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Dark days in the Dale

17 September 2011

12:00 AM

17 September 2011

12:00 AM

Murder in Notting Hill Mark Olden

Zero Books, pp.196, 11.99

One of the great books to have come out of the British-West Indian encounter is Journey to an Illusion by the Jamaican journalist (and former London bus conductor) Donald Hinds. Published in 1966, the book is made up of a series of interviews with Jamaicans and other West Indians resident in Britain. Throughout, Hinds is haunted by the ‘race disturbances’ that swept Britain in 1958. Tensions erupted first in Nottingham then, more grievously, in west London. White youths (‘Teddy Boys’ to the tabloid press) beat up blacks and Asians in Shepherd’s Bush and the area then known as Notting Dale between the factories of Wood Lane and the newly claimed middle-class streets of Notting Hill Gate. Sir Oswald Mosley’s Union Party rallied support for the ‘Keep Britain White’ cause. So began four days of the worst rioting the United Kingdom had ever seen.

The following year, on the night of 17 May 1959, a young black carpenter from Antigua, Kelso Cochrane, was fatally stabbed in a street off Portobello Road. With Machiavellian adroitness, Mosley held a meeting at the murder scene (today marked by The Grove gastro pub on Southam Street). To cries of ‘So say all of us!’ Mosley declared that the time had now come to admit that there was indeed a ‘coloured problem’ in the British midst. Kelso’s funeral in Kensal Green cemetery was attended by over 1,000 mourners, black and white. The show of white support did little to prevent the notion, fast growing among West Indians, that Britain was no longer so welcoming to Commonwealth subjects. As Hinds put it: ‘After Cochrane’s death we had to rethink everything — we had to revise our faith in the Union Jack.’ To this day, Cochrane’s killer has not been found.


Murder in Notting Hill, a hybrid of social commentary and police detection, grippingly recreates the killing and looks at its legacy today. Mark Olden, a London journalist, displays a terrier-like devotion in locating elderly Notting Dale inhabitants for interview and trawling public archives for information. In pages of atmospheric reportage he brings 1950s Notting Dale vividly to life, with its boozers, nightclubs and cinemas frequented by the likes of Colin Mac Innes. Kelso was last seen walking to his bed-sit at the northern end of Portobello Road, when a ‘gang of white youths’ set about him. A scuffle ensued and Kelso was left for dead. Within days, his name was made famous across the world. Moscow Radio announced: ‘There is no quiet in London these days.’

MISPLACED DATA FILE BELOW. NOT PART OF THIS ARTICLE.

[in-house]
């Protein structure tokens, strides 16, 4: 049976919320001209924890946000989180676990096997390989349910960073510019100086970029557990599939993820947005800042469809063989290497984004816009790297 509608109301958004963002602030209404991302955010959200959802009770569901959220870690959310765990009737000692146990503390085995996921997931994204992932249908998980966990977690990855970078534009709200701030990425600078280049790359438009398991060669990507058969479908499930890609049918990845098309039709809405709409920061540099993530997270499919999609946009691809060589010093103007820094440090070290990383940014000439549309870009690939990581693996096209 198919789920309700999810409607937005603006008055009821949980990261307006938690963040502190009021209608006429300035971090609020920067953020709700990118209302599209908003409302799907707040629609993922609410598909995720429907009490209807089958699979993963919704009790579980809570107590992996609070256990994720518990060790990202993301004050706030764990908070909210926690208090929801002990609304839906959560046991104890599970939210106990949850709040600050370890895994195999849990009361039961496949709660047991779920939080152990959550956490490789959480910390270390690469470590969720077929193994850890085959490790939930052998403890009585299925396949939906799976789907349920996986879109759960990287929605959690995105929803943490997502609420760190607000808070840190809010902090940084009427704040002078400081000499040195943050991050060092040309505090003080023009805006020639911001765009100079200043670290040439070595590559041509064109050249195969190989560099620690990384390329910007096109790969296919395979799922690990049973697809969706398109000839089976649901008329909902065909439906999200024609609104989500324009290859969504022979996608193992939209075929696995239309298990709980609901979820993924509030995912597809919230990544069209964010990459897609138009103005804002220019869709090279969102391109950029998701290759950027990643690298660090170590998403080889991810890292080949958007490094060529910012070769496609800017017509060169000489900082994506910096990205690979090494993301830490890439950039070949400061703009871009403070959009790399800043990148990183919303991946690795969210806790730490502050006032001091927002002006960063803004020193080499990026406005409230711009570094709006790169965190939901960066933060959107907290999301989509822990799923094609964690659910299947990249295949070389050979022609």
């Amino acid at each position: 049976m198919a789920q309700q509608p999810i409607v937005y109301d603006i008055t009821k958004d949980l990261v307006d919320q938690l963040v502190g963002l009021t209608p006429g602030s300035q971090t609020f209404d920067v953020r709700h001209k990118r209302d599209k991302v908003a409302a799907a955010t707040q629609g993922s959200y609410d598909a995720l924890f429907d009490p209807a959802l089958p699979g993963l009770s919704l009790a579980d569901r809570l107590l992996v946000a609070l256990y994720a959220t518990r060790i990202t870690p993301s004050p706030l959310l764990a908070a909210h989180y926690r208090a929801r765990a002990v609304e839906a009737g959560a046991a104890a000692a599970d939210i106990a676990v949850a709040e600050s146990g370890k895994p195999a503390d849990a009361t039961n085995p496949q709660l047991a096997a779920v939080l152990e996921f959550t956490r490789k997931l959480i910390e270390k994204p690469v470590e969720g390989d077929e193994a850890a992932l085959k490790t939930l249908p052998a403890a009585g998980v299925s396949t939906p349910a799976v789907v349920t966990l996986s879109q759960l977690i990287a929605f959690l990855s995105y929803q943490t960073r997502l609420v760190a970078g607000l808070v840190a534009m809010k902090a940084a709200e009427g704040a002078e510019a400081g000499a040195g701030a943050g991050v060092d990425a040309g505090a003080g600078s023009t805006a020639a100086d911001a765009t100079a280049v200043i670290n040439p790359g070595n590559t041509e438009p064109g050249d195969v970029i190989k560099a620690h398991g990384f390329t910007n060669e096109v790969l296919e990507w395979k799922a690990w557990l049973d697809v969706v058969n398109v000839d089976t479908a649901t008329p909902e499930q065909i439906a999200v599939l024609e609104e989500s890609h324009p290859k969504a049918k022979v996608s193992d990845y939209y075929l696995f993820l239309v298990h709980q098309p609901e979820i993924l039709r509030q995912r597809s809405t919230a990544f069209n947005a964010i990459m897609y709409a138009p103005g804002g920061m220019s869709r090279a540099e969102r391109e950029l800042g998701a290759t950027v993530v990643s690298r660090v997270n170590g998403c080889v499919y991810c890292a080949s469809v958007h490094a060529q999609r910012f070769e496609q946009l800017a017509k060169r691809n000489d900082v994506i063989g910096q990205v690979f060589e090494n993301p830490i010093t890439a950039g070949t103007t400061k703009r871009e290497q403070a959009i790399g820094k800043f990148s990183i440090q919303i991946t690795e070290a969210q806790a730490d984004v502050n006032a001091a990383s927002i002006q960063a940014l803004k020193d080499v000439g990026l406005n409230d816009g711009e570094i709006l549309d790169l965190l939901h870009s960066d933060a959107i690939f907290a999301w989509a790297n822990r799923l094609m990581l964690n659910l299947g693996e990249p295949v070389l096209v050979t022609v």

Half a century on, attempts have been made to identify the killer. Pat ‘Diggo’ Digby, a Moseleyite living in Notting Dale, was well known locally for his inflammatory racist views. If the police hesitated to arrest and charge him, Olden suggests, it was because a white man mounting the gallows for a black man’s murder might provoke untold heights of ‘nigger-hunting’ and all London be engulfed by riots. Digby died in 2007, of heart failure, having strenuously denied all involvement in the murder (though the ‘weight of testimony’ rests against him, Olden demonstrates convincingly). Any lingering hope of justice has now apparently gone. In the meantime, we can read this superb work of social history, in all its gritty actuality.


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